Monday, April 30, 2012

The Deep Blue Sea: Reduced Rattigan

Tom Hiddleston and Rachel Weisz in Terence Davies’ The Deep Blue Sea

Among the various revivals staged to pay tribute to the English playwright Terence Rattigan around his 2011 centenary, possibly the most unwelcome is his countryman Terence Davies’ film of Rattigan’s 1952 play The Deep Blue Sea. Davies is a pictorialist, not a dramatist; the movies that made his reputation, Distant Voices, Still Lives in 1988 and The Long Day Closes in 1992, were art-house chotchkes, with images that looked too much like tableaux and characters he hadn’t bothered to fill in. You could see the influence of the Brechtian-Freudian writer Dennis Potter (Pennies from Heaven, The Singing Detective), especially in Distant Voices, Still Lives, which contained a number of pub sing-alongs, but he didn’t move through his ideas to any sort of life underneath. Davies is the filmmaker equivalent of the Robin Bailey character in John Boorman’s Catch Us If You Can, who collects pop mementos that, lovingly preserved in an airless setting, removed from any context that might have given them meaning, have become a kind of living dead.

Davies moved on to adaptations with his 2000 version of the Edith Wharton novel The House of Mirth, and Gillian Anderson’s portrayal of the tragic heroine, Lily Bart, gave that movie a raison d’ĂȘtre. But except for her and a few of the supporting players (especially Eleanor Bron and Elizabeth McGovern) it had no more life in it than his previous efforts. You watched the actors parading around in impeccable costumes against impeccable sets, and you didn't believe who they said they were or that they represented the society Wharton wrote about. Most of the actors seemed miscast, and implausible in an early twentieth-century setting, and since Davies encouraged them to read their dialogue with a mannered crispness, you got the sense that he didn't want us to believe them in period. The movie came across as a semi-post-modern take on the novel – which really deserved better. (And it had already received it, in a 1981 television edition starring Geraldine Chaplin.)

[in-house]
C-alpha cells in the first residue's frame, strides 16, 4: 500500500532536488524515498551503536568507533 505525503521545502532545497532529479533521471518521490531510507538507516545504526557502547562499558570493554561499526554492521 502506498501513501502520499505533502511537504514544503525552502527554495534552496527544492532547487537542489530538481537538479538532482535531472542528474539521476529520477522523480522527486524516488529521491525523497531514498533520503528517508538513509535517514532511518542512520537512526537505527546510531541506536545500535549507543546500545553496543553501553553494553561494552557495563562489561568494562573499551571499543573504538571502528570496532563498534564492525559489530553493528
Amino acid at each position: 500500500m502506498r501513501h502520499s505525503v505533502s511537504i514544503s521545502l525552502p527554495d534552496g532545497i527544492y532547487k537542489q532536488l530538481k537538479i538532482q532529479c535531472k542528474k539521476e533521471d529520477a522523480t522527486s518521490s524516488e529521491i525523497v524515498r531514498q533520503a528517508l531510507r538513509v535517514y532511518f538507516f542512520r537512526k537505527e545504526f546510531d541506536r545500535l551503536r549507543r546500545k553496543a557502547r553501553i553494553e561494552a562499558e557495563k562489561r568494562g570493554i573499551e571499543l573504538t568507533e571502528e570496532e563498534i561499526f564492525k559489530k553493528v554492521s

Kenneth More and Vivien Leigh in Anatole Litvak's 1955 film
The Deep Blue Sea is considerably worse, especially for anyone who might know Rattigan’s original or the modest, intelligent 1955 movie version directed by Anatole Litvak. The play, which was written for the great Peggy Ashcroft, is about Hester Collyer, a middle-aged woman who has left her husband, a judge, for a man younger than she by a decade or more, a now unemployed test pilot who is in every way her inferior – not just in class and education but in depth and complexity. After ten months of living with him in a middle-class flat and feeling emotionally neglected – and acutely conscious of his inability to love her with the fervor she feels for him – she bungles an attempt at suicide, arousing the concern of the other inhabitants of the flat, one of whom discovers who her husband is and telephones him. In the course of the day during which the play unfolds (Rattigan preserves the classical unities of time, place and action), Hester turns down her husband’s offer to take her back and resists but ultimately gives in to her lover’s decision to end their relationship. Rattigan’s layered comprehension of the delicacy of human interaction (both the husband, Bill, and the lover, Freddie, are drawn with compassion and tact) and his theatrical savvy are both clearly in evidence in the Litvak movie, which adds a couple of trim, effective flashbacks to the beginning of Hester and Freddie’s romance. But if you’re lucky enough to have seen the picture – it isn’t on DVD and it rarely shows up on television – then what you’re likely to remember most vividly is Vivien Leigh’s performance as Hester, whose anguish has wearied her but not blunted the edge of her feelings for Freddie (Kenneth More, recreating the role he played in the West End). Blythe Danner was equally remarkable in a revival at the Roundabout Theatre in 1998 (with Edward Herrmann as Bill): she gave Hester’s passion for Freddie a startling sexual explicitness.